By Jared Kukura – Wild Things Initiative
Feeling the pressure of the United Kingdom’s upcoming decision on a trophy hunting import ban, Botswana reiterated their unscientific opinion that the country has too many elephants. In their eyes, hunting is desperately needed to control the population of 130,000 elephants that far exceeds the country’s theoretical carrying capacity of 50,000.
The 50,000 number aligns with a density of 0.2 elephants per sq. km that was derived from an outdated study stating tree loss begins to occur at that elephant density. However, research into ecological benchmarking using historical data shows Botswana’s elephant populations are lower than expected given a scenario of limited poaching.
But elephants live in complex and dynamic environments. The idea carrying capacity can be accurately calculated in highly variable environments, even with the best intentions, is unfounded.
And many hunting advocates attempt to leverage this scientific uncertainty around elephant densities as justification for lethal population management. Hunting advocates invoke the precautionary principle, stating elephant numbers should be artificially reduced if they could irreversibly damage ecosystems and imperil other species. In other words, better to be safe than sorry.
The precautionary principle has a long history of being used to justify killing elephants in the absence of clear scientific evidence of environmental damage. But the precautionary principle also has a long history of failure when it comes to killing elephants to protect habitats and biodiversity.
Allan Savory admits his experiment of killing 40,000 elephants to prevent desertification in Zimbabwe was a complete failure. He calls this experiment “the saddest and greatest blunder” of his life. Similarly, Kruger National Park’s officials led a decades long culling program to limit elephant numbers under the guise of protecting large tree species. Again, this experiment failed to prove a clear relationship between elephant densities and dead trees.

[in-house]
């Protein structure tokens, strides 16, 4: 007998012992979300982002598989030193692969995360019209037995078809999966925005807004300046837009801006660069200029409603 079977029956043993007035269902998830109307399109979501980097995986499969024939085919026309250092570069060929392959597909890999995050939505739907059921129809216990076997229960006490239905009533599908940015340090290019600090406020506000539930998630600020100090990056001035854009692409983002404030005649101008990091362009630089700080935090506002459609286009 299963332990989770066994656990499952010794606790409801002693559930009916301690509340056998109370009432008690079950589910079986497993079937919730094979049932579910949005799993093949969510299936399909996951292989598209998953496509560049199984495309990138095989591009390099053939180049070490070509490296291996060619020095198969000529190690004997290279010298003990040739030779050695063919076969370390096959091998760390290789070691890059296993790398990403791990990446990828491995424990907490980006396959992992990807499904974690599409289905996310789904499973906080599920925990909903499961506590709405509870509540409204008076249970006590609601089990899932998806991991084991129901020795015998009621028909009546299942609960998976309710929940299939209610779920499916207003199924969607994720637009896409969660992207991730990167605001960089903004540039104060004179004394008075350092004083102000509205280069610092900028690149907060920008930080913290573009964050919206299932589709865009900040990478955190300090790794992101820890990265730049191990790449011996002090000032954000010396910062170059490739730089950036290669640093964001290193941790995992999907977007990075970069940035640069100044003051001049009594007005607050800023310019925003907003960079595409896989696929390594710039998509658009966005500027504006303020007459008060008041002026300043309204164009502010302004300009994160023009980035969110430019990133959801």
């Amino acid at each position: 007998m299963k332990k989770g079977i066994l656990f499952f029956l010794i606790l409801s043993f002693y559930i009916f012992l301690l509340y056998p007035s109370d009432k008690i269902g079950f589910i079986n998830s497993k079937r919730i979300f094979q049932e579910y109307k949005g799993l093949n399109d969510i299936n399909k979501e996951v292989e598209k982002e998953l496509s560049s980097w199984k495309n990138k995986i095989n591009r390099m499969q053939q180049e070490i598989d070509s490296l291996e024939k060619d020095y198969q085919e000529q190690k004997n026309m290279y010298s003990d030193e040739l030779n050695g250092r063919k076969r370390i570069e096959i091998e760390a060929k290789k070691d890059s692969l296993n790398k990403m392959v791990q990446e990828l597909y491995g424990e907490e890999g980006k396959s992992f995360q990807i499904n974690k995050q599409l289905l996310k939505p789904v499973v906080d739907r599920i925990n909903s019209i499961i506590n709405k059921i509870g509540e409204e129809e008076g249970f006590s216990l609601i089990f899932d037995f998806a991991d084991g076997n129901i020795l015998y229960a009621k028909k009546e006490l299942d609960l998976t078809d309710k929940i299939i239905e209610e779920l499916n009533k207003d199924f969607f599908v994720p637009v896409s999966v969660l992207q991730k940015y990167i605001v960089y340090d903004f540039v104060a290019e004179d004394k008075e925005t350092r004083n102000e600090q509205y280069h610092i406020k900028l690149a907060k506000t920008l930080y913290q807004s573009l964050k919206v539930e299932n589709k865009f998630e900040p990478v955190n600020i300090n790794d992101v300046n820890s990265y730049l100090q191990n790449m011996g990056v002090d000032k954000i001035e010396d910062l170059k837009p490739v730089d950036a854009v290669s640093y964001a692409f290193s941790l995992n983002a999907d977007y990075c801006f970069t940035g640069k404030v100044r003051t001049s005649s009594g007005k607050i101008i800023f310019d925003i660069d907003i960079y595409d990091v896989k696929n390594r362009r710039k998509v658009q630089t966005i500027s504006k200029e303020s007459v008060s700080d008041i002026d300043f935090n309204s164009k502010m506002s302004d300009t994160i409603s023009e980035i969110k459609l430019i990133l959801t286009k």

Both culling experiments came about in the 1960s when wildlife management was still in its infancy. An argument can be made the mistakes can be forgiven because scientific data was at a premium and the understanding of population dynamics in conservation was still progressing.
But modern research confirms what past management decisions demonstrated, there is no ecological reason to artificially reduce Botswana’s elephant. The cries of habitat destruction caused by elephants are unfounded. The habitat is changing because of ungulate populations rebounding from the rinderpest epidemic at the turn of the 20th century.
However, not managing elephant populations makes many people uncomfortable. If lethal population management is off the table, does that mean non-lethal techniques like translocations and contraception must be used? Those methods are often costly and come with their own issues.
Instead of asking how elephant populations should be managed, the question should be if elephant populations need to be managed. Typically, the answer to this question is “yes” because humans have intervened in the natural world by erecting fences and restricting resources. However, those anthropogenic interventions are forms of bottom-up regulation techniques that already limit elephant populations. Top-down techniques, lethal or not, are both redundant and unnatural.
Many African herbivores evolved larger sizes, in part, as a predator defense mechanism. Species larger than 150 kg have few natural predators and are bottom-up regulated in terms of population numbers. Species larger than 1,000 kg, like elephants, generally have no natural predators once they pass their juvenile stage and have populations regulated by the availability of resources. Essentially, restrict resources to restrict elephant populations.
Despite the propensity to classify humans as super predators, early Homo sapiens likely did not naturally regulate elephant populations. Archaeological evidence shows Middle Stone Age sites in Africa were devoid of elephants. Elephants, like most large herbivores, have a slow life history and would have been especially susceptible to extinction if humans naturally targeted them as a prey species.
Taking a hands-off approach to elephant management forces us to accept that we cannot control nature, something we have been fighting to accomplish for generations. But this laissez faire approach is not a novel idea when it comes to African wildlife.
Tony Sinclair was heavily criticized in the 1960s for allowing the Serengeti wildebeest population to balloon to previously unrecorded numbers. Biologists condemned Sinclair’s failure to implement lethal control over the wildebeest population and feared a complete ecological collapse was inevitable.
Sinclair believed wildebeest numbers would eventually stabilize at an appropriate level given the amount of resources available. And he was right. His experiment showed wildebeest numbers were resource dependent and eventually stabilized. There was no ecological collapse in the Serengeti due to wildebeest overpopulation.
It is clear Botswana does not have too many elephants and hunting will not have any impact on preventing a theoretical ecological collapse. Yet, the country continues to promote their opinions as scientific facts. If the country wishes to base their opinions on experiments from the 1960s, perhaps they should consider the ones that were successful and not the ones that failed.